Jokbal

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Jokbal
Korean cuisine-Jokbal-02.jpg
The sliced jokbal, a popular dish as anju in South Korea
Korean name
Hangul 족발
Hanja
Revised Romanization Jokbal
McCune–Reischauer Chokpal

Jokbal is a Korean dish consisting of pigs' feet cooked with soy sauce and spices.[1] It is usually served in dark braising liquid, made from soy, ginger, garlic, rice wine.[2]

Preparation[edit]

The hair is removed from pigs' feet and they are thoroughly washed. Leeks, garlic, ginger, cheongju (rice wine) and water are brought to a boil. The pigs' feet are added, brought back to a boil and then simmered until tender. Then additional water, sugar and soy sauce are poured into the pot and the contents are slowly stirred. Once the jokbal is fully cooked, bones are removed, and the meat is cut into thick slices. It is then served with fermented shrimp sauce called saeujeot.[1]

Serving[edit]

As jokbal is usually shared with several other diners, it is usually served in large portions on a platter. Due to its unique greasiness and strong flavor, jokbal is eaten like other Korean grilled meats - wrapped in lettuce with other vegetables by hand before it is eaten. As jokbal is considered an anju, it is often eaten with soju as well as other anjus such as Bindaetteok.[3]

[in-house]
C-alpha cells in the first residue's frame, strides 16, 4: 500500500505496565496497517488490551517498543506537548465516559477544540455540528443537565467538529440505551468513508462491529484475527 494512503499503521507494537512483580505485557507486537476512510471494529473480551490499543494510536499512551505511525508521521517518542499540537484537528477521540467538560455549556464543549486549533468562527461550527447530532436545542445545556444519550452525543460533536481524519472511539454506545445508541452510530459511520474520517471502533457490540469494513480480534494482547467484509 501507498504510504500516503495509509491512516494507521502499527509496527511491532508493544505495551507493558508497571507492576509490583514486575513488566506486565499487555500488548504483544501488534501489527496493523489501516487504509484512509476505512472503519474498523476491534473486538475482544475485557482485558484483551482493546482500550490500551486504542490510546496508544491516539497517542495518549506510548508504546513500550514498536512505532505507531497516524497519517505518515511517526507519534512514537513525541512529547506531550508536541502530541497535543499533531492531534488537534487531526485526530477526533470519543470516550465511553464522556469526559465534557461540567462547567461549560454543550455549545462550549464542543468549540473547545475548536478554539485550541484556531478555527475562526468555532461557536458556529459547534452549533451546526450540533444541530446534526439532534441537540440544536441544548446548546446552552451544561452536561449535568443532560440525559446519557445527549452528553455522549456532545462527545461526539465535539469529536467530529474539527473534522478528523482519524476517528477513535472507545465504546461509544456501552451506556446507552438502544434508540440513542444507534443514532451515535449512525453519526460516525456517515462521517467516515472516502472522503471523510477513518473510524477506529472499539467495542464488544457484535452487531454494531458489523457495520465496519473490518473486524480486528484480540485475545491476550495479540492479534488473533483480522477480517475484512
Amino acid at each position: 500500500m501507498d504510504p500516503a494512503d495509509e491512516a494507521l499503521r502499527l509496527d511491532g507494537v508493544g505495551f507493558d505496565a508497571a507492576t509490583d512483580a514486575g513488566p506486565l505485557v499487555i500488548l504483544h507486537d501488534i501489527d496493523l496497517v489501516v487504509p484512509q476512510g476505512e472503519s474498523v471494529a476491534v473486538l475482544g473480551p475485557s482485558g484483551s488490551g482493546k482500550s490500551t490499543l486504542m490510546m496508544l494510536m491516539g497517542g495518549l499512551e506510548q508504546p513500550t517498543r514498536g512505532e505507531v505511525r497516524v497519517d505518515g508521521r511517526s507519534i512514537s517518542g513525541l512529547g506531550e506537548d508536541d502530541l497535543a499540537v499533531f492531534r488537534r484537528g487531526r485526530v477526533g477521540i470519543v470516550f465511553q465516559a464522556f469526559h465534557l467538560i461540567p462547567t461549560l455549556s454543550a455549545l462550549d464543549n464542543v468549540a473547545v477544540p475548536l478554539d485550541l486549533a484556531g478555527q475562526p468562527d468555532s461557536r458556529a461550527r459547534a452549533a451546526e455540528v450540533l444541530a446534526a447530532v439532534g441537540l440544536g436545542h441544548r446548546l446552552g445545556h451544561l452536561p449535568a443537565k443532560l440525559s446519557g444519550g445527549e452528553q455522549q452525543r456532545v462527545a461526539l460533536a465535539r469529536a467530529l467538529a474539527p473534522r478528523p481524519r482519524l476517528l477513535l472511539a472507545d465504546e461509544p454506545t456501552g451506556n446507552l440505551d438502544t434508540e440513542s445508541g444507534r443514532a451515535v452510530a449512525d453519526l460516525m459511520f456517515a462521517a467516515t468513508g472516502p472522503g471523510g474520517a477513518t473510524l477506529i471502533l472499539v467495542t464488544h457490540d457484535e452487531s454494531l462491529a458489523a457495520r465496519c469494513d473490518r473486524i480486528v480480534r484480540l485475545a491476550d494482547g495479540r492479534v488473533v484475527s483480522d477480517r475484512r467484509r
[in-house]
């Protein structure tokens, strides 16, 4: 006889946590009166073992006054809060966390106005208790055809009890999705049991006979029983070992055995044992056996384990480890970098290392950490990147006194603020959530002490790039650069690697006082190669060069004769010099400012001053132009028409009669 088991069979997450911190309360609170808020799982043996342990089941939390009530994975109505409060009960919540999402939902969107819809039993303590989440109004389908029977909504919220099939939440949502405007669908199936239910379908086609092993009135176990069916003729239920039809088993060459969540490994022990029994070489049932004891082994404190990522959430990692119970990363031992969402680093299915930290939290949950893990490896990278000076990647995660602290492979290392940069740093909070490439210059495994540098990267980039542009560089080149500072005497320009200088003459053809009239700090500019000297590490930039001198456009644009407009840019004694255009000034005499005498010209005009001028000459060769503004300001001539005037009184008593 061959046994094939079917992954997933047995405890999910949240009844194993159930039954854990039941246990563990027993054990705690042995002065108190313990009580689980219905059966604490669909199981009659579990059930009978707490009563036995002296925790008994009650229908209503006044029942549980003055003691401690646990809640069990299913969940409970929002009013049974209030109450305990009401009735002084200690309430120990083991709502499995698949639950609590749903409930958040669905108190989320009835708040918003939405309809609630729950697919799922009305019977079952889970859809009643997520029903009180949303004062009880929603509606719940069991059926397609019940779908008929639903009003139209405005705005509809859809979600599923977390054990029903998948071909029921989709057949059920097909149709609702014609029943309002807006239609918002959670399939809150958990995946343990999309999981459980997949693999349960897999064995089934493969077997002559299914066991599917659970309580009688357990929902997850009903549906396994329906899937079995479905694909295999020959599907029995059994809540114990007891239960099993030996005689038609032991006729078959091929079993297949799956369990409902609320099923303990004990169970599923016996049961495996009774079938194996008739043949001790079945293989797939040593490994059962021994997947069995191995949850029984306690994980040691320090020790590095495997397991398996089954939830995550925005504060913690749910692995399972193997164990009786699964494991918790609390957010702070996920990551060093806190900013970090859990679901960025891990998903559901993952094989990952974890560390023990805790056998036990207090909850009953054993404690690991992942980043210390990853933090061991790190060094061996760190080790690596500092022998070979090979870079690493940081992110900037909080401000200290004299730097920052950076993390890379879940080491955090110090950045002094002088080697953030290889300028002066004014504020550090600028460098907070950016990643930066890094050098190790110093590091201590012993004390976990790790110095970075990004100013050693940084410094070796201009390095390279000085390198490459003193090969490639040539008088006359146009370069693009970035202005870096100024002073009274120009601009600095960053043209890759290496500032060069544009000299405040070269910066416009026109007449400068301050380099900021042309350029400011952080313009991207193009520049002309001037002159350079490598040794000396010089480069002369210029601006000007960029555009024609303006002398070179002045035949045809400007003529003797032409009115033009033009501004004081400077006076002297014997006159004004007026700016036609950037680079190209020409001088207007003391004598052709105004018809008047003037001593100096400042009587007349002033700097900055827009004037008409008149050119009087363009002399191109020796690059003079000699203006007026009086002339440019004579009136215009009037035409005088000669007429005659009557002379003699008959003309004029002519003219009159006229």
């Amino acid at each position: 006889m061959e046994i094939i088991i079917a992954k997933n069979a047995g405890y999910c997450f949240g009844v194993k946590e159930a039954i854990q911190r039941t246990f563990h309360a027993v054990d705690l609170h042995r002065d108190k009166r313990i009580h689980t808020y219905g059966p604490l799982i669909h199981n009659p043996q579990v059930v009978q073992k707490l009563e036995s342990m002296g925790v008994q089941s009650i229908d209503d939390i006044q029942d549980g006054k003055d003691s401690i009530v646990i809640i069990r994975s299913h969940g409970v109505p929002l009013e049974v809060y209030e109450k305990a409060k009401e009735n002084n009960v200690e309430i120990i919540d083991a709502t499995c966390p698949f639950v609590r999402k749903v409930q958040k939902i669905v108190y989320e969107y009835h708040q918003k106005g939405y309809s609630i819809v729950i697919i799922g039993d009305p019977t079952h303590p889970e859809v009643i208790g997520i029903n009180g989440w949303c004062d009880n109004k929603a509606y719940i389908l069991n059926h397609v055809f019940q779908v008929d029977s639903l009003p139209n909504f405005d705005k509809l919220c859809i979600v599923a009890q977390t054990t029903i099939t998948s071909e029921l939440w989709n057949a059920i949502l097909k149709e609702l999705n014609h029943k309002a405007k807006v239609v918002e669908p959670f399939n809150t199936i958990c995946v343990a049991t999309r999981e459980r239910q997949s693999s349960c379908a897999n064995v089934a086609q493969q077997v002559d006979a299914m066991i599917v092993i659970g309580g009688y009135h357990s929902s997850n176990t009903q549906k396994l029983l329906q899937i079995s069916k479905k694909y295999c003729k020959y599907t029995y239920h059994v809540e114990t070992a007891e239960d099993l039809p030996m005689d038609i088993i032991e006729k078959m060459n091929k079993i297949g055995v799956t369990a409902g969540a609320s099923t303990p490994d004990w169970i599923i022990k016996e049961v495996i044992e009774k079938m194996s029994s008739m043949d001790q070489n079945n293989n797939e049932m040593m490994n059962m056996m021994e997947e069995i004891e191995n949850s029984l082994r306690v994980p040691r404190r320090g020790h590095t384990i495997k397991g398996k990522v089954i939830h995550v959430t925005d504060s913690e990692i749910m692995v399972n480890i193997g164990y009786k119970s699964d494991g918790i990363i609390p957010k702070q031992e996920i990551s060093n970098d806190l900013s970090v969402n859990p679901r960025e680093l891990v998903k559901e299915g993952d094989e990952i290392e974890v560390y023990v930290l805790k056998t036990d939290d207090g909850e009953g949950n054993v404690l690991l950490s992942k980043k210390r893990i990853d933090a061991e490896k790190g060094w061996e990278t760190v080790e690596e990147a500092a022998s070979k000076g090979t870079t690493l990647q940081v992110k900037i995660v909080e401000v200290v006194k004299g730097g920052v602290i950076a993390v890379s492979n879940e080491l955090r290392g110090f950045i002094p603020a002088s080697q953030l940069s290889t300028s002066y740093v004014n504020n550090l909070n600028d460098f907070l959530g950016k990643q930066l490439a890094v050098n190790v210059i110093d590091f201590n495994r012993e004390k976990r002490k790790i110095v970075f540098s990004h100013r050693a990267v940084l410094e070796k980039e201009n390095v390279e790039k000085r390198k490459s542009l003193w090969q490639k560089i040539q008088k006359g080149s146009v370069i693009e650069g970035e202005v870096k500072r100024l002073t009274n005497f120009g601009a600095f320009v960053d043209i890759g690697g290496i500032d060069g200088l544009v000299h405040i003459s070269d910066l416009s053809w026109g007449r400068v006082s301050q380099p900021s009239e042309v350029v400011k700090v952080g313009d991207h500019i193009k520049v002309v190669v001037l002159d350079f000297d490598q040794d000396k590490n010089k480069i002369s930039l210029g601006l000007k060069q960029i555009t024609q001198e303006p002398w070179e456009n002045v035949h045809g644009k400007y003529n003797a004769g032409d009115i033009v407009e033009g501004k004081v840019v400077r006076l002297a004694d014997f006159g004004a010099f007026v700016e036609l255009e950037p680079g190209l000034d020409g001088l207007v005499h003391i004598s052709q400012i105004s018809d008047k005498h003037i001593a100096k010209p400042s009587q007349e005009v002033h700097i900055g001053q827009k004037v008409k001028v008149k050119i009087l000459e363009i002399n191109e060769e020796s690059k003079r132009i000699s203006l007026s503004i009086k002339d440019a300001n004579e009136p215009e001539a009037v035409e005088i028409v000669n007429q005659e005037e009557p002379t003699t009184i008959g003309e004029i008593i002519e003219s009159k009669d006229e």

Nutrition[edit]

Full with gelatins, jokbal is said to be good for skin and preventing wrinkles. The amino acid of methionine in pork is known to detoxicate alcohol, and prevents hangovers. It is also considered good for the detoxication of toxins due to silicosis and heavy metal poisoning.[1]

Jokbal Street[edit]

The area of Seoul Subway Line 3 Dongguk University Station are Jangchung-dong in Seoul, South Korea is known for its numerous jokbal restaurants. The restaurants have a long history, some for as many as 50 years, and all claim to be the "original".[4] Most of the restaurants have opened franchises throughout the country and offer delivery services.[5][6]

Gallery[edit]

See also[edit]

References[edit]

  1. ^ a b c (Korean) Jokbal at Doosan Encyclopedia
  2. ^ Jung, Alex "5 Korean ways to eat a pig" CNN Go. 11 November 2011. Retrieved 2012-04-11
  3. ^ Jokbal, seasoned & steamed pork trotter
  4. ^ Jangchungdong Jokbal Street
  5. ^ (Korean) Nighttime snacks popular, Asia Today, 2010-05-31. Retrieved 2010-06-30.
  6. ^ (Korean) Jangchung jokbal chains, Hankyung, 2009-04-22. Retrieved 2010-06-30.

External links[edit]